Turning the page. That’s the Indianapolis Colts’ mantra heading into Sunday’s road game with the New York Jets.
While Indianapolis came out with a 30-27 win during an emotion-filled game with the Green Bay Packers, the 24-hour rule remains in effect.
Come today, no more celebrating. It’s time to move on and begin preparations for a Jets team that has become something of an enigma this season. New York has struggled to get its offense untracked this season. But defensively, the Jets are as good as they’ve been in recent years.
Indianapolis, meanwhile, lost its only other road game five weeks ago, dropping a 41-21 decision to Chicago. The Colts will take a 2-2 record into the matchup with the Jets.
“We’ve only had the one game on the road in Chicago when we did not play as well as we’re capable,” interim coach Bruce Arians said Monday afternoon. “So it’s going to be interesting to get back on the road and see how we play.”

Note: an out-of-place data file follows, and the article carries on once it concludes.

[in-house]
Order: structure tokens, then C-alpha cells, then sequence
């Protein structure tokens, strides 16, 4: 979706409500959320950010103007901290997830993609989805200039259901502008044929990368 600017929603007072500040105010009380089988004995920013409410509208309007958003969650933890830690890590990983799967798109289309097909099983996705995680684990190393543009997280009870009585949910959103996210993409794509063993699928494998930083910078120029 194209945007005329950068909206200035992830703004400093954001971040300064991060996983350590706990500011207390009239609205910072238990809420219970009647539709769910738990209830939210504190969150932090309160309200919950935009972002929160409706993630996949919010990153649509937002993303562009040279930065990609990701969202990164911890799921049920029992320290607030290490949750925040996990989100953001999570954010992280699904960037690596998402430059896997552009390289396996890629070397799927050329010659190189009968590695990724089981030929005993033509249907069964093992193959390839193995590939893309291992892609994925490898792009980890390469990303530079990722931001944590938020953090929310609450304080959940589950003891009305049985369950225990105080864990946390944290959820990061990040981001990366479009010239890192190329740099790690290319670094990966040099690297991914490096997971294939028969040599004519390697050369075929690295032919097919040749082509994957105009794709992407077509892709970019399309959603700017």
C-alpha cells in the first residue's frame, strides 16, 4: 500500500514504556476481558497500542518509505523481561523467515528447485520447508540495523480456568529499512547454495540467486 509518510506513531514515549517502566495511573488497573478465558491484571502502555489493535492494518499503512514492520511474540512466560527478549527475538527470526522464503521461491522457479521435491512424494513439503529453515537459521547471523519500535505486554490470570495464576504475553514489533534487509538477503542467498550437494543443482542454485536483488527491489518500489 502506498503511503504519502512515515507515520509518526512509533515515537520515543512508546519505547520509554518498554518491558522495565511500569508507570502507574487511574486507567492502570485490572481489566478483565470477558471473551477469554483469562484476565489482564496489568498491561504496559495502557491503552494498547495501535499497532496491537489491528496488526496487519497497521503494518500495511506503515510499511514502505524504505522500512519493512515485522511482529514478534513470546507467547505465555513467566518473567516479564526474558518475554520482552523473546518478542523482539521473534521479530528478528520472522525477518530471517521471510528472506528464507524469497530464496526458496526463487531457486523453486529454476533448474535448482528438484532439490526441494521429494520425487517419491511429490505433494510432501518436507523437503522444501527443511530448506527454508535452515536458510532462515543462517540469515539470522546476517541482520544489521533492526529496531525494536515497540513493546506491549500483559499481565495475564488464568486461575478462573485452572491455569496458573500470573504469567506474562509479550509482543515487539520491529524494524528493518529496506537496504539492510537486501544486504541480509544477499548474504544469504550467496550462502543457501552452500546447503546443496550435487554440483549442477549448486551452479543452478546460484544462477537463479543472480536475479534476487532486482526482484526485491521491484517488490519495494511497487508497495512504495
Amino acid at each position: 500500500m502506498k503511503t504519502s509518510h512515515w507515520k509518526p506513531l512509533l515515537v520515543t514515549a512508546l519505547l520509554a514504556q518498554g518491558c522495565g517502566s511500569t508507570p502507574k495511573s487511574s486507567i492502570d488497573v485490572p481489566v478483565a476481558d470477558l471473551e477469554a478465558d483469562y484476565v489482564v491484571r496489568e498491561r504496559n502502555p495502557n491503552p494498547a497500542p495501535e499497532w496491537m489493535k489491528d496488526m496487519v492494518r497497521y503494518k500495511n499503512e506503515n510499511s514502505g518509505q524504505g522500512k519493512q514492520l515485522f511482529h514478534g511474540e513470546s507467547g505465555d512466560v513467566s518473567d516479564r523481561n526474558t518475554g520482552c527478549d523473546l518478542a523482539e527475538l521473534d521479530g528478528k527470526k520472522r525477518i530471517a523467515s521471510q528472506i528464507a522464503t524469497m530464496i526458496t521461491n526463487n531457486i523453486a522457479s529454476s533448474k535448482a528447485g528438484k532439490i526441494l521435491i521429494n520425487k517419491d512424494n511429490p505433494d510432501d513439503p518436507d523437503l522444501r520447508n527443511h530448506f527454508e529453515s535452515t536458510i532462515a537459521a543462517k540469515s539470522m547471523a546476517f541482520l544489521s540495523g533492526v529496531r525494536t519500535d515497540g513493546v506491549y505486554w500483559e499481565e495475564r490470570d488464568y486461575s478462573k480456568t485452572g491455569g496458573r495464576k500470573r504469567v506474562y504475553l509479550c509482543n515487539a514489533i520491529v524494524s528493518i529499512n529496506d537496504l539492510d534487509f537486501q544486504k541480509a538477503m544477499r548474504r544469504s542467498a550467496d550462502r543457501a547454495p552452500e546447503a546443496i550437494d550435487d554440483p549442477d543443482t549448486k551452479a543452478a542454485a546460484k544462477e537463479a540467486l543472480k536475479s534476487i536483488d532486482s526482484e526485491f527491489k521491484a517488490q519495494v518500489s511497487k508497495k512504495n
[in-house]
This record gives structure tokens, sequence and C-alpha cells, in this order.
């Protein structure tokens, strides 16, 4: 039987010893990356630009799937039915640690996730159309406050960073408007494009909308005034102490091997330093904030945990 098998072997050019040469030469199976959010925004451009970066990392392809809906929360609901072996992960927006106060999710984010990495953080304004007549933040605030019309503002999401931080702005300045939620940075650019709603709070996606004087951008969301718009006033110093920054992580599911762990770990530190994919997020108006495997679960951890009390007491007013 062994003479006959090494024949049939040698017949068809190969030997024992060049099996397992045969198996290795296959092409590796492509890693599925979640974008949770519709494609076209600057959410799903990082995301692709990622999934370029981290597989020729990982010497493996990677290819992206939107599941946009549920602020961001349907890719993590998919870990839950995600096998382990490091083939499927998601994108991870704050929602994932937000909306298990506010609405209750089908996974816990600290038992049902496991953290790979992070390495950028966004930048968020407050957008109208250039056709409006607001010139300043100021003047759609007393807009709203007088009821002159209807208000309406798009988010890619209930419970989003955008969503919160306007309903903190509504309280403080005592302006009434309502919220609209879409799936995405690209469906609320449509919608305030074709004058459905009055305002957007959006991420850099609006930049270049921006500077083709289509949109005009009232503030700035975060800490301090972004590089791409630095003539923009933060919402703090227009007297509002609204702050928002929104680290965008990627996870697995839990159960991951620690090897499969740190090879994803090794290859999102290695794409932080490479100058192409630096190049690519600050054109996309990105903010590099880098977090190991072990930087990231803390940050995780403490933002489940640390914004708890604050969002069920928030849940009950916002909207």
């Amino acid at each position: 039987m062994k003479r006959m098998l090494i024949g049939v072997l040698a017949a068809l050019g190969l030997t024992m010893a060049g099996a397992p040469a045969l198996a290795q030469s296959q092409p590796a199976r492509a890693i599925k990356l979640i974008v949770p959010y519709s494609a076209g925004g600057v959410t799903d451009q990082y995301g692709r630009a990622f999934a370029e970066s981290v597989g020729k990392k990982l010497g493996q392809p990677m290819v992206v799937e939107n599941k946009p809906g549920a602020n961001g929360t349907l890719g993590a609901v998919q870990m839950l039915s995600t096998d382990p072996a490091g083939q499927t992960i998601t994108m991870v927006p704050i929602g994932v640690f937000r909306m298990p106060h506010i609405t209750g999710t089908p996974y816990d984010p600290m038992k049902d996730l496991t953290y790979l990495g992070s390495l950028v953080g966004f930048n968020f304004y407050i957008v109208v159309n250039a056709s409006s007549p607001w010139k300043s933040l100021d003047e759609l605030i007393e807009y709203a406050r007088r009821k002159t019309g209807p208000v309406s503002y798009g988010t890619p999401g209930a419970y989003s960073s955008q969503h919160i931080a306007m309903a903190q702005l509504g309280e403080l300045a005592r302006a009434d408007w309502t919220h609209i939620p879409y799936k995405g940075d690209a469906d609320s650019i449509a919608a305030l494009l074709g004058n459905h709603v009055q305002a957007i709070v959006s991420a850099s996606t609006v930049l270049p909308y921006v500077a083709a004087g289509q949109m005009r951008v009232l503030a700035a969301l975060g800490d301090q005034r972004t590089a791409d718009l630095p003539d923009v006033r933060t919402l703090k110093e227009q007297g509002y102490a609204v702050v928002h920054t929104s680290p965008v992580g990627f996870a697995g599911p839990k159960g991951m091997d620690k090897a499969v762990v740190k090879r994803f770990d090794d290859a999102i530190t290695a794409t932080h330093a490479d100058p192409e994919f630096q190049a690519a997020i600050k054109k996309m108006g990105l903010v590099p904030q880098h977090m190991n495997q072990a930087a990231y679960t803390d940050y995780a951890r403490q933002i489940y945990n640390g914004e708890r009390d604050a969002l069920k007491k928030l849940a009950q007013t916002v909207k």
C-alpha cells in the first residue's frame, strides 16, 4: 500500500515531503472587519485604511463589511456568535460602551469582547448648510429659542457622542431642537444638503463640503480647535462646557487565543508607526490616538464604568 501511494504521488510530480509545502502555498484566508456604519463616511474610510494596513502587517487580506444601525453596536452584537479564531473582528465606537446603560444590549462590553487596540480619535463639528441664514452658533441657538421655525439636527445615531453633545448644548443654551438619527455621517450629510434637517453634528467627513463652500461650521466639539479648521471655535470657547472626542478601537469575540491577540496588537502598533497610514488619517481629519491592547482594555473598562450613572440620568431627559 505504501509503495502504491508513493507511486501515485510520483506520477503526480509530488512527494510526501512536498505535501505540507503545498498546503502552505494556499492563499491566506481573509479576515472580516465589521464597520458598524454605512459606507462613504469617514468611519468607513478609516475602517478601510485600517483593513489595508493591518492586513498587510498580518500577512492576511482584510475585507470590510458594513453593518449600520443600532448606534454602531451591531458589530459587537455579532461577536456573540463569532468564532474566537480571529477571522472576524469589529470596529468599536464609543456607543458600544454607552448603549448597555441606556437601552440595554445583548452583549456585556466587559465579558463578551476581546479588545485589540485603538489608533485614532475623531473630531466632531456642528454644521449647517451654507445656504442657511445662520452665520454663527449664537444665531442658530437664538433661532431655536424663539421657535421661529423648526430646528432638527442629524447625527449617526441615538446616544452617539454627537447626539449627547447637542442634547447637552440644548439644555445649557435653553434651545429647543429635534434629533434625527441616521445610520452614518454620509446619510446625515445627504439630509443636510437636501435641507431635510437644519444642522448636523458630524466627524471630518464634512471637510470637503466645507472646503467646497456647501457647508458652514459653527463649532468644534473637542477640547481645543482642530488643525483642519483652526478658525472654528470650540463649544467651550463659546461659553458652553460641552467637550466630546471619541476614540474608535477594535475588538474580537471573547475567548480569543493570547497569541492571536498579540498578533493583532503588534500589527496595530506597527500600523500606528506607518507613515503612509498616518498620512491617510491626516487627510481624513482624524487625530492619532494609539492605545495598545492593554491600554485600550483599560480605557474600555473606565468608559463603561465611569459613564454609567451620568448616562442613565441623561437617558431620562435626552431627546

The Colts hope that they may have found something special in the second half of the Packers game that they can continue to build on as the season progresses.
“I don’t think there’s any doubt the last 30 minutes is the standard that we set for ourselves now. We played smarter, we played faster, we played up to our ability. Now we have to maintain that. I told the guys this car cannot have a rear-view mirror. We can’t ever look back at this moment and pat ourselves on the back or we’ll get our butts kicked by the Jets,” Arians said.
“It’s business as usual, 24-hour rule. The game is over. [Players] have until [Monday night]. It’s over for the coaches. We’re already on to New York. That’s all our focus at this point in time and it has to be. We’ve set a nice standard of 30 minutes of football. We dug a deep enough hole with the first 30 minutes that we were fortunate to get out of it with a victory. We learn our lesson and go on.”
• Impressed by Luck — Arians has seen his share of young and talented quarterbacks in the National Football League. He’s worked with Peyton Manning, Tim Couch and Ben Roethlisberger with the Colts, Browns and Steelers.